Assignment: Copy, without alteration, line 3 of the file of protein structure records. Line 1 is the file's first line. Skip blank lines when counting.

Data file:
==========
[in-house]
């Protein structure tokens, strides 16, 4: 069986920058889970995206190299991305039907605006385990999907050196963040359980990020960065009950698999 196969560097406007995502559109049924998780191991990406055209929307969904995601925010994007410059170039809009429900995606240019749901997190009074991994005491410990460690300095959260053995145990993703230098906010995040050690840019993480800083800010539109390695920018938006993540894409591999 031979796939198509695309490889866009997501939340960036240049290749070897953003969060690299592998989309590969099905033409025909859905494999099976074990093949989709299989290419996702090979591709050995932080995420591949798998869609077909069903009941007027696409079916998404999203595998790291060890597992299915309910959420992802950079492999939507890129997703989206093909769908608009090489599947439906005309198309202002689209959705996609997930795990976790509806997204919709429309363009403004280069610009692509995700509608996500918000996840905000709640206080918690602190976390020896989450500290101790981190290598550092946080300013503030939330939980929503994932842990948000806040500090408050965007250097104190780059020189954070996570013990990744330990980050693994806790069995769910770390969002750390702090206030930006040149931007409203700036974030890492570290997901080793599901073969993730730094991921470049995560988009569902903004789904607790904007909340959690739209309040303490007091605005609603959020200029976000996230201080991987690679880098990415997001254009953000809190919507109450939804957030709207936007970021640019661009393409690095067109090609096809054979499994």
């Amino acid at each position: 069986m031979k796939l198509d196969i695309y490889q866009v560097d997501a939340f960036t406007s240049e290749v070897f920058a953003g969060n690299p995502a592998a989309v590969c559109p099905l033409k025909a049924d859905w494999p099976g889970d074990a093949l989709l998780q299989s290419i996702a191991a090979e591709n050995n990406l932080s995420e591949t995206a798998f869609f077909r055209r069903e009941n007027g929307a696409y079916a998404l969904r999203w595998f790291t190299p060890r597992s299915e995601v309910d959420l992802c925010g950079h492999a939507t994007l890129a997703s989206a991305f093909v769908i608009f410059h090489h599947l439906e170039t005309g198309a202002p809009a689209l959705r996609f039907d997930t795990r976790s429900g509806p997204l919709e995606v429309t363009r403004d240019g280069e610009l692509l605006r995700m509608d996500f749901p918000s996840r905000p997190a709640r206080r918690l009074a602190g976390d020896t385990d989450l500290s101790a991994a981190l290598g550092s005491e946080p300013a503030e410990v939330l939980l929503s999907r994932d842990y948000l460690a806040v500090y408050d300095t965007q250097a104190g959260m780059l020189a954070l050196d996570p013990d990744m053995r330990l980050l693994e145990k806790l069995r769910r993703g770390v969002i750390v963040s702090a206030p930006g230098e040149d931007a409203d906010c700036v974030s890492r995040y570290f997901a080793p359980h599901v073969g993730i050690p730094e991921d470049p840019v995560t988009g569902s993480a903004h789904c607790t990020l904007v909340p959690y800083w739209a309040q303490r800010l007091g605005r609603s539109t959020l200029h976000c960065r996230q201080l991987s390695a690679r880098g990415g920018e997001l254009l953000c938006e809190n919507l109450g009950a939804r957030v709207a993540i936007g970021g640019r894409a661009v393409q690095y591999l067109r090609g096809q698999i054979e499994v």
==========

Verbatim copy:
């Amino acid at each position: 069986m031979k796939l198509d196969i695309y490889q866009v560097d997501a939340f960036t406007s240049e290749v070897f920058a953003g969060n690299p995502a592998a989309v590969c559109p099905l033409k025909a049924d859905w494999p099976g889970d074990a093949l989709l998780q299989s290419i996702a191991a090979e591709n050995n990406l932080s995420e591949t995206a798998f869609f077909r055209r069903e009941n007027g929307a696409y079916a998404l969904r999203w595998f790291t190299p060890r597992s299915e995601v309910d959420l992802c925010g950079h492999a939507t994007l890129a997703s989206a991305f093909v769908i608009f410059h090489h599947l439906e170039t005309g198309a202002p809009a689209l959705r996609f039907d997930t795990r976790s429900g509806p997204l919709e995606v429309t363009r403004d240019g280069e610009l692509l605006r995700m509608d996500f749901p918000s996840r905000p997190a709640r206080r918690l009074a602190g976390d020896t385990d989450l500290s101790a991994a981190l290598g550092s005491e946080p300013a503030e410990v939330l939980l929503s999907r994932d842990y948000l460690a806040v500090y408050d300095t965007q250097a104190g959260m780059l020189a954070l050196d996570p013990d990744m053995r330990l980050l693994e145990k806790l069995r769910r993703g770390v969002i750390v963040s702090a206030p930006g230098e040149d931007a409203d906010c700036v974030s890492r995040y570290f997901a080793p359980h599901v073969g993730i050690p730094e991921d470049p840019v995560t988009g569902s993480a903004h789904c607790t990020l904007v909340p959690y800083w739209a309040q303490r800010l007091g605005r609603s539109t959020l200029h976000c960065r996230q201080l991987s390695a690679r880098g990415g920018e997001l254009l953000c938006e809190n919507l109450g009950a939804r957030v709207a993540i936007g970021g640019r894409a661009v393409q690095y591999l067109r090609g096809q698999i054979e499994v």